But the hostility to the CTU runs deeper than the recent lockout. The Chicago Tribune is pretty straightforward about their longstanding grudge with the CTU:
There’ve been too many instances of the union behaving more like a political party than an advocacy group for teachers. To find examples, simply rewind back to the union’s decision earlier this month to hit the city with an illegal walkout that robbed CPS children of five days of in-class instruction, and kept teachers from getting paid for four days.
That’s on top of the 14-day strike that CTU leadership inflicted on Chicago and its children in 2019. We haven’t forgotten some of the outlandish demands union leaders made during that strike. Calls for more affordable housing in the city. Rent control. Aid for the homeless. All very worthy issues, and each having nothing to do with collective bargaining on a teachers’ contract.
“Behaving like a political party” by breaking beyond the bounds of traditional collective bargaining is the real crime of the decade-long CORE leadership of the CTU. The CTU has provided an alternative vision of what trade unionism could be in the United States that has inspired many across the country, as well as shock and revulsion from others in the political establishment. Embracing a political program for fully funding public education, opposing privatization, addressing the issues of race, class, and criminalization of youth has transformed the discussion of public sector unionism.
If the opposition to the CTU rested in the hands of a small caucus of conservative teachers and anti-union editorial writers it wouldn’t warrant much concern but there’s been a change in the posture of the national Democratic Party towards the teacher unions. A recent tweet from the Washington D.C. Democratic Party endorsing the Members First slate, which was later disavowed, is revealing. But one tweet doesn’t tell the bigger story, which is the Biden administration’s campaign to normalize the pandemic, and the trouble they are having in that from the teachers’ unions.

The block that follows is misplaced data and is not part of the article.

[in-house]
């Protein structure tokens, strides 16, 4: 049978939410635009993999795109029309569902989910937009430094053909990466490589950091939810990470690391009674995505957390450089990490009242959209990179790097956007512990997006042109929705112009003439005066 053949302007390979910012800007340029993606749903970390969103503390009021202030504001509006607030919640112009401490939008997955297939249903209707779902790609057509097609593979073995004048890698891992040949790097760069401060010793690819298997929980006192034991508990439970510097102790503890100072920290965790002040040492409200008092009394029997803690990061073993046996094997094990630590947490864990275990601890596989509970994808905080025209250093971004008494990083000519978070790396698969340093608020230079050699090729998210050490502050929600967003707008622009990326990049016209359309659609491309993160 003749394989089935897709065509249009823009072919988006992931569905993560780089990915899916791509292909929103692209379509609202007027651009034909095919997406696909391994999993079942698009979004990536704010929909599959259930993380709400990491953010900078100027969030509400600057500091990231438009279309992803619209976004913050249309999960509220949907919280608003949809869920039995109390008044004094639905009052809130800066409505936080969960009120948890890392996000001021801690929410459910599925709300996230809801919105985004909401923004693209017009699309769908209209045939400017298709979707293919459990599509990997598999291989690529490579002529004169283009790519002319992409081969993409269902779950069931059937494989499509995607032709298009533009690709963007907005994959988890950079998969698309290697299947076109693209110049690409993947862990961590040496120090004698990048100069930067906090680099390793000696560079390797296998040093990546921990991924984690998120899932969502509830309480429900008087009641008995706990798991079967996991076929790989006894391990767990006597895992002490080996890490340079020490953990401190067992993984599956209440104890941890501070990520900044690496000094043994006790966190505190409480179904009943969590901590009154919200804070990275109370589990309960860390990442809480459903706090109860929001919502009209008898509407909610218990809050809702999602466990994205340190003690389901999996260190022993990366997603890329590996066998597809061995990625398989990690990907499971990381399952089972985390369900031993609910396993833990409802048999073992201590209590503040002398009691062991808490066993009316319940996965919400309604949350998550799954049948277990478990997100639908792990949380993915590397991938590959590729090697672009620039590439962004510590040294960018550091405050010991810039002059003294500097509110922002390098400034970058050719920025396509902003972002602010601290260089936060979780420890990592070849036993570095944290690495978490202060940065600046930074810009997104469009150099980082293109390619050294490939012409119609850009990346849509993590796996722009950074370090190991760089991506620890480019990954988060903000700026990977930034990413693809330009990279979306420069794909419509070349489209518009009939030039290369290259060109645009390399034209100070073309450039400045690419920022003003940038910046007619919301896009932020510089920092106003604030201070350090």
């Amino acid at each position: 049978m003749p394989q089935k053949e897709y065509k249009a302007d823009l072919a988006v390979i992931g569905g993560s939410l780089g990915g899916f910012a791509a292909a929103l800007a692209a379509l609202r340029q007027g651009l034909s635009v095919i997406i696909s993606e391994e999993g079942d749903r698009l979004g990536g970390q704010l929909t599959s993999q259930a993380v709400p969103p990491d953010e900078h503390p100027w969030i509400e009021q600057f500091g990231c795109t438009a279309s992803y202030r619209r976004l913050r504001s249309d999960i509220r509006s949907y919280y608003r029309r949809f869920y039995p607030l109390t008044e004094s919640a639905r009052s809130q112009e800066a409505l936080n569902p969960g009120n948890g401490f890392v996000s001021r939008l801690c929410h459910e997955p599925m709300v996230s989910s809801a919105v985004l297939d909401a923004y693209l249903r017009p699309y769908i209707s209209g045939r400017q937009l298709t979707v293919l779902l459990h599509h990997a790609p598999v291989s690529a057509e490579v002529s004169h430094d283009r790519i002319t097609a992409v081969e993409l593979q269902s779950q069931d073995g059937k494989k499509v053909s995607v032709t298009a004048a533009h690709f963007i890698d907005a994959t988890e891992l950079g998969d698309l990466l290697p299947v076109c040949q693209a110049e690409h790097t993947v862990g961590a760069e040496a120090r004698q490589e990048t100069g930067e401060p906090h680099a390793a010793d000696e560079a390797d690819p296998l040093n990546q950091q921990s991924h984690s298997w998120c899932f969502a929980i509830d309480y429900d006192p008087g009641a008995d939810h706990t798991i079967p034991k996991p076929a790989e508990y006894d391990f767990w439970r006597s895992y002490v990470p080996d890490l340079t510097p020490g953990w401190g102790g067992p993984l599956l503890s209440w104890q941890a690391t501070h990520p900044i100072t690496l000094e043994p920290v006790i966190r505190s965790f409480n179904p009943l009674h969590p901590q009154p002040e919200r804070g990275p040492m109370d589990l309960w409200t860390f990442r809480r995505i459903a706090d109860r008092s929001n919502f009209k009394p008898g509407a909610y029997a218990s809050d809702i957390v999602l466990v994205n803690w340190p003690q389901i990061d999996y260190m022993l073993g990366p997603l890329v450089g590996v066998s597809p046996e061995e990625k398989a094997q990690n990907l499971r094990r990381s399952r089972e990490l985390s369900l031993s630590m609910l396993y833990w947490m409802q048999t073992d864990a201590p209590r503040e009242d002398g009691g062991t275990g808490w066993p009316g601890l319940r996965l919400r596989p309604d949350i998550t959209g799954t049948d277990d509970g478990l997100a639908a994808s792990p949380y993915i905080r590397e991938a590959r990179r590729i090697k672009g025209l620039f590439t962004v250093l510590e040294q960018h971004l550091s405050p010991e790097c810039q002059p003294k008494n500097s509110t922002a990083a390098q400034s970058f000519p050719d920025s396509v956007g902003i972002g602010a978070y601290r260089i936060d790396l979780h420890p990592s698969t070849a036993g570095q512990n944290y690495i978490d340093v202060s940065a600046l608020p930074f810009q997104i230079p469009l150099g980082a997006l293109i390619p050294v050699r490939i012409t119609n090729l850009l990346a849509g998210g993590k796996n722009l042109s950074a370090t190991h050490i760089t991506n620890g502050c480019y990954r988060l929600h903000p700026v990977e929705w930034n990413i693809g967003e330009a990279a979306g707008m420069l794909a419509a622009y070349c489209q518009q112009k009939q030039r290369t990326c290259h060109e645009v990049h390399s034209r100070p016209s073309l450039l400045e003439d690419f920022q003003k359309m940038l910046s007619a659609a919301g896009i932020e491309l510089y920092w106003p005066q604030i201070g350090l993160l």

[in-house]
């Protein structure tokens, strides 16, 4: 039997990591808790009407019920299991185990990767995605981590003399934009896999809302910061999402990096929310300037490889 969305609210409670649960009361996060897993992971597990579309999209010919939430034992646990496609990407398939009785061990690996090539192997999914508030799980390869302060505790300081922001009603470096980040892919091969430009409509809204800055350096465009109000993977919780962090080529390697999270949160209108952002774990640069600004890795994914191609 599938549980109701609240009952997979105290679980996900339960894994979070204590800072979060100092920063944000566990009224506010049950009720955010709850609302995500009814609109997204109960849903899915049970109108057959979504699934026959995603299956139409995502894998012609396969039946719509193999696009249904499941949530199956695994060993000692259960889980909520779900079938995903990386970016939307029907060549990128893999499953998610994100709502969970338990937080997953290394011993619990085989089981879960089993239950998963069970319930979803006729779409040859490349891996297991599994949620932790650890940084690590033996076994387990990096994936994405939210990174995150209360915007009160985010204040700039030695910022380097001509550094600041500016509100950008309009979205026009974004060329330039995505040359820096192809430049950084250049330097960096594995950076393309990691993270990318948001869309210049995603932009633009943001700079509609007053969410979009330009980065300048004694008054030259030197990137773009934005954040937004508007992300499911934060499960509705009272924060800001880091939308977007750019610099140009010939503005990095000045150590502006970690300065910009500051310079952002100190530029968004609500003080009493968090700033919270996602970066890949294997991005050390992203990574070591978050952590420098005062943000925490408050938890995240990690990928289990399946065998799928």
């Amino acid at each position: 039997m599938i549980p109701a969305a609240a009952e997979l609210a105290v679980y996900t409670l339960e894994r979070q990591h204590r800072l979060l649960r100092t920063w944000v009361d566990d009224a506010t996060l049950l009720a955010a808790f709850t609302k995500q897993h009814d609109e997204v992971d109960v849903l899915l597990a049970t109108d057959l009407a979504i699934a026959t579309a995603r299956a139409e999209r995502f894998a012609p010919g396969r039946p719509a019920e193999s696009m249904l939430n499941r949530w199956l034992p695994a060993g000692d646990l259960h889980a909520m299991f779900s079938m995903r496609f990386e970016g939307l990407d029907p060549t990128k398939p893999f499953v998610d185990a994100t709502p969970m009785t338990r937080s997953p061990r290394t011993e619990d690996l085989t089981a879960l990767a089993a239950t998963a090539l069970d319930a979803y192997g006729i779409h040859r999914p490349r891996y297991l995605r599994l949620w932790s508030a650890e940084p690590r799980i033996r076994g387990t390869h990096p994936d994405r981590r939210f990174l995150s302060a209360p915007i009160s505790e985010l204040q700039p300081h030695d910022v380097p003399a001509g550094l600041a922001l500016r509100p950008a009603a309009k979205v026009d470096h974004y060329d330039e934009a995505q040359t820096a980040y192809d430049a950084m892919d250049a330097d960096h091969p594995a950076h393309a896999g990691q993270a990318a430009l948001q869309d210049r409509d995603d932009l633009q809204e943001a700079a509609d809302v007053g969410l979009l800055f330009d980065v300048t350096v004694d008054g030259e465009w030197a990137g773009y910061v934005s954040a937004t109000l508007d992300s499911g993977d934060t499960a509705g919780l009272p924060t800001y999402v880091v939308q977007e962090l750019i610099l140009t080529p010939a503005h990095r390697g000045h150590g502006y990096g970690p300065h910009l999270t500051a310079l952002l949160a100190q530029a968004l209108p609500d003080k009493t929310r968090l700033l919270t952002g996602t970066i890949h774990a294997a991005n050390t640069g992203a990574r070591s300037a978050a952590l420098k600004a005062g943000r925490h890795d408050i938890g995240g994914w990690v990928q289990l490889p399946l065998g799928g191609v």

Teachers unions are flexing their muscles nationwide. This weekend [January 25, 2022] in Montclair, N.J., an affluent suburb of New York City, the union also delayed a planned reopening of schools. And in Bellevue, Wash., district officials sought an injunction against the union after teachers, concerned about safety, refused to participate in in-person instruction.
These actions may complicate President Biden’s plan to reopen schools in his first 100 days in office. He has vowed to throw the strength of the federal government behind an effort to “reopen school doors as quickly as possible.”
The year-long campaign to re-open the schools by the Biden administration, while it has simultaneously given up on the fight to end the pandemic, has created a potentially combustible political situation in the schools across the country. The opposition of CORE and CTU to this bipartisan consensus of reopening, regardless of the body count, seems to have triggered a political green light for the many-sided attacks they now face.
The CTU continues to be in the vanguard of teacher unions and a change in leadership or taming the current one is the goal of the political establishment from D.C. to Chicago. It feels like we are at the beginning of a campaign for regime change in the CTU. The political establishment cares little for union democracy. The CORE leadership of the CTU is likely to be reelected this May but that won’t be the end of the campaign against the CTU.
Ron Carey was the first reform leader of the Teamsters union in 1991 after he won reelection in 1996, his opponents from Teamster employers to reactionary union officials had to rely on the federal government intervention to oust him from office following the 1997 UPS strike. While the Teamsters in the 1990s and the CTU today may seem worlds apart, what they share in common is that they are models for workers to fight back that cannot long be tolerated by the system.
We shall see how events unfold in the run-up to and following the CTU election in May. But, a broader campaign to defend the CTU from the media smears, political attacks, or even government intervention may become necessary.
Featured Image Credit: Photo by Charles Edward Miller; modified by Tempest.
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Joe Allen is a long-time labor activist and writer, and is a member of the Tempest Collective Steering Committee.